Play the game not the occasion – that is the advice from the last Bantams boss to beat Arsenal.
Goals from the two Deans – Windass and Saunders – claimed the Gunners’ scalp on that memorable afternoon in February 2000.
Paul Jewell masterminded one of the most celebrated victories in that Great Escape year when City defied all the odds to survive in the top flight. And he will be back at Valley Parade tomorrow to see if the present-day side can pull off an upset that would trump them all.
Jewell is thrilled to witness his old haunt packed to the rafters again after such a long wait. And he is praying that the team deliver a performance to make the army of fans proud.
He said: “Bradford have had some really good results this season, they’ve gone to Wigan and Watford and won, which is terrific, and they are also going strong in the league.
“This is a one off game, it’s a quarter-final. They have got the chance to get to the semi-finals of a major cup competition. That’s a fantastic opportunity for a team in their division.
If it’s a nice football match, they are going to lose. Let’s be straight about thatPaul Jewell
“Some of those lads might never get the chance to play against Arsenal again, so they’ve got to make the most of it.
“It’s a great night for everyone – the players, the staff, the chairmen and the supporters. But they must not let the occasion get the better of them.
“There will be a fantastic atmosphere so use the euphoria and energy of the game to drive you on.”
Jewell believes the City fans will have a key role – as well as the facilities. Valley Parade may be the best stadium in League Two but it lags well behind the venues Arsenal are used to.
“Valley Parade won’t have seen anything like it since that season but it can be a real intimidating place and it will have to be.
“Unless things have changed dramatically, the visiting dressing room will still be too small. I remember David Ginola moaning because there was nowhere to plug in his hair dryer!
“The Arsenal players won’t have seen the likes of it before, and that sort of thing could get into their heads.
“Bradford have got to make it really tough for them and try everything to take them out the comfort zone.
“If it’s a nice football match, they are going to lose. Let’s be straight about that.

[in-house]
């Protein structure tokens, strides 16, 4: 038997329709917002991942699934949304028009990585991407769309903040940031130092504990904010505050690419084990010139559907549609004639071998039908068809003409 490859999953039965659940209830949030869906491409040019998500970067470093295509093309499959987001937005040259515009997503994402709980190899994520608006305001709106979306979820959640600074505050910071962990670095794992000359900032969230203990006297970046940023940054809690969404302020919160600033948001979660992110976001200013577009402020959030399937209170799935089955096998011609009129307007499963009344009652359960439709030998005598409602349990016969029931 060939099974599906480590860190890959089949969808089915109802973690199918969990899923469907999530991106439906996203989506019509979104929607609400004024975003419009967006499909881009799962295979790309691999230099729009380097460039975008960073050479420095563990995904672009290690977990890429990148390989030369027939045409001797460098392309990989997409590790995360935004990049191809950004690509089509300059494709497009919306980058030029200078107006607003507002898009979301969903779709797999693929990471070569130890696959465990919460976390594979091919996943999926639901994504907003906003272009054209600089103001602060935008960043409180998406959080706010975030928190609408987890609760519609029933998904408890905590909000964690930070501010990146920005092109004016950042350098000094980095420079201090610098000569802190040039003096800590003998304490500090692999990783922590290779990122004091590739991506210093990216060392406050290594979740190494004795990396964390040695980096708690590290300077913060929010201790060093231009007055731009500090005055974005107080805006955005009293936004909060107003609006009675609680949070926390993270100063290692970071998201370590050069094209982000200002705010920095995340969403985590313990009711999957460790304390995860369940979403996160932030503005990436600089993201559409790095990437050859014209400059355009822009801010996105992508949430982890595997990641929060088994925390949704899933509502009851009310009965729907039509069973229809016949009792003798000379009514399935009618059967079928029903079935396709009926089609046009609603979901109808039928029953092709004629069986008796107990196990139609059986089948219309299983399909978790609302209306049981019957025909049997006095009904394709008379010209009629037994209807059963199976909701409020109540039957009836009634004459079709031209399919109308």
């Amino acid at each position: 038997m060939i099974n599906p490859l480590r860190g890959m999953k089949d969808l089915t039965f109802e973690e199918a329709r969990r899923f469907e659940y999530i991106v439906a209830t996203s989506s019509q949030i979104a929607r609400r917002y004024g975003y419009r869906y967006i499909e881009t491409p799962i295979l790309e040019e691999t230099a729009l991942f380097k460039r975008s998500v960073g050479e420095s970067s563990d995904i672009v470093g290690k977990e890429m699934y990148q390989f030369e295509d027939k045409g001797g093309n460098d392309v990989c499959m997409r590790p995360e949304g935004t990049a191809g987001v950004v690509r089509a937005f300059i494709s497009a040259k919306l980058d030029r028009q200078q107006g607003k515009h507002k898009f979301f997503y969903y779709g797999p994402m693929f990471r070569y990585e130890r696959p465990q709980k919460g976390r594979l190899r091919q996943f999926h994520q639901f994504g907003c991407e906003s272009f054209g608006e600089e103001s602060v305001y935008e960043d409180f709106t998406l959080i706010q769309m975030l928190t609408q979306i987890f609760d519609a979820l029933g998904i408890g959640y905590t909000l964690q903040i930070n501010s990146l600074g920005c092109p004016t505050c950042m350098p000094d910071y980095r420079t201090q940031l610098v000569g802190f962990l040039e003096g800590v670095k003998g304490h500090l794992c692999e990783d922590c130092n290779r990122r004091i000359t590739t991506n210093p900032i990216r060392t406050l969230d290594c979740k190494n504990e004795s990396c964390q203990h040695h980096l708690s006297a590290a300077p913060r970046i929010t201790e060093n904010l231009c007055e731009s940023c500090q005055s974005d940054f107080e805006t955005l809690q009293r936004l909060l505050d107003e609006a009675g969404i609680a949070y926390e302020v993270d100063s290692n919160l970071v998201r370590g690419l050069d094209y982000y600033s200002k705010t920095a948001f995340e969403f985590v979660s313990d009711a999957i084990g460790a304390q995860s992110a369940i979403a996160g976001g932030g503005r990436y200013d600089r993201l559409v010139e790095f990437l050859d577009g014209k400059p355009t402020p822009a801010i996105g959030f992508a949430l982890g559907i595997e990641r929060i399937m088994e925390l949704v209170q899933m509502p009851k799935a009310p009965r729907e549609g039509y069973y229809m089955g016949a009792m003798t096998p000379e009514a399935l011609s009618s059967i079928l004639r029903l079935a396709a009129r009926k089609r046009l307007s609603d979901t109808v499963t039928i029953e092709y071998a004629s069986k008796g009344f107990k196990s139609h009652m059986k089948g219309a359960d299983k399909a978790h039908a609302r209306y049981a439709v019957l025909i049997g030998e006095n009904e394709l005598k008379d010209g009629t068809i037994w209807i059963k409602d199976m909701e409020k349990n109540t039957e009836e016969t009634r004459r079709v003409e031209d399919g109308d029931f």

“Bradford need to turn it into a fight, a fair fight but a real scrap. It’s a cup tie so play it like one.
“When we were in the Premier League we treated every game against the big sides as a cup final. They have to be high-tempo games and the crowd has got a big part to play.
“The fans have to be aggressive in their support. Not abusive but doing all they can to energise the Bradford players when they get the ball.
“As a manager, you just want the team focused and ready to give everything they’ve got. Do that and the result will look after itself.
“If Arsenal do exactly the same, then they will win. But if one or two of their lads don’t fancy it, maybe because of the cold weather or the crowd, then who knows?
“All these factors Bradford have got to use to their advantage. They’ve got to strain every little sinew.
“I’ve been going back to Bradford the last few years and there’s always been this feeling of apathy.
“I’ve not got down this season yet but a lot of my friends go and they are quite excited by what they’ve seen. The poor fans haven’t had anything like that for a long time.
“My son Sam went to the Wigan game and said Bradford were terrific. Losing key players to injury was a blow but Phil (Parkinson) doesn’t seem to moan about it and the team have carried on.
“Now they have this opportunity to remember what the days were like back in the Championship and Premier League.”
Arsene Wenger is likely to make changes and give some of the Arsenal fringe players an outing. But City can still expect a few household names on display.
Jewell warned against the risk of any of the City team getting star-struck by the opposition.
“By all means show as much respect to their players before and after the game but not during those 90 minutes.
“Sometimes people can get an eye on someone’s shirt all game. They are more bothered about that than the match itself.
“It used to annoy me when smaller teams I’ve managed, including Bradford and Wigan, were trying to be too pally with the superstars.
“They were almost man marking them at the final whistle to make sure of getting a memento.
“Fair enough if you want to swap shirts, but the only thing on the players’ minds should be doing everything in their power to win that game. Worry about the rest once it’s over.
“Arsenal are a fantastic club with a fantastic manager. When you’re playing against top players, keeping concentration levels is massive.
“The opposition are brighter, quicker and sharper than you would face on any Saturday afternoon. One slip and it’s going to cost you.
“It’s a bit similar to when Arsenal went to Doncaster in the quarter-finals a few years ago. Doncaster scored in the 90th minute and thought they were through. But in all the euphoria, they lost their concentration and Arsenal went down the other end and equalised, before winning on penalties.
“I’m always reticent of saying this Arsenal side are not as good as they used to be. The team that always won 1-0 didn’t score as many goals as this one but they have conceded five against Reading in the last round, two to Tottenham recently and three against Fulham. You’ve always got a chance to score.
“The goalkeeper and back four have got to play well, that goes without saying. But there’s always a chance of nicking a goal from a set-piece.”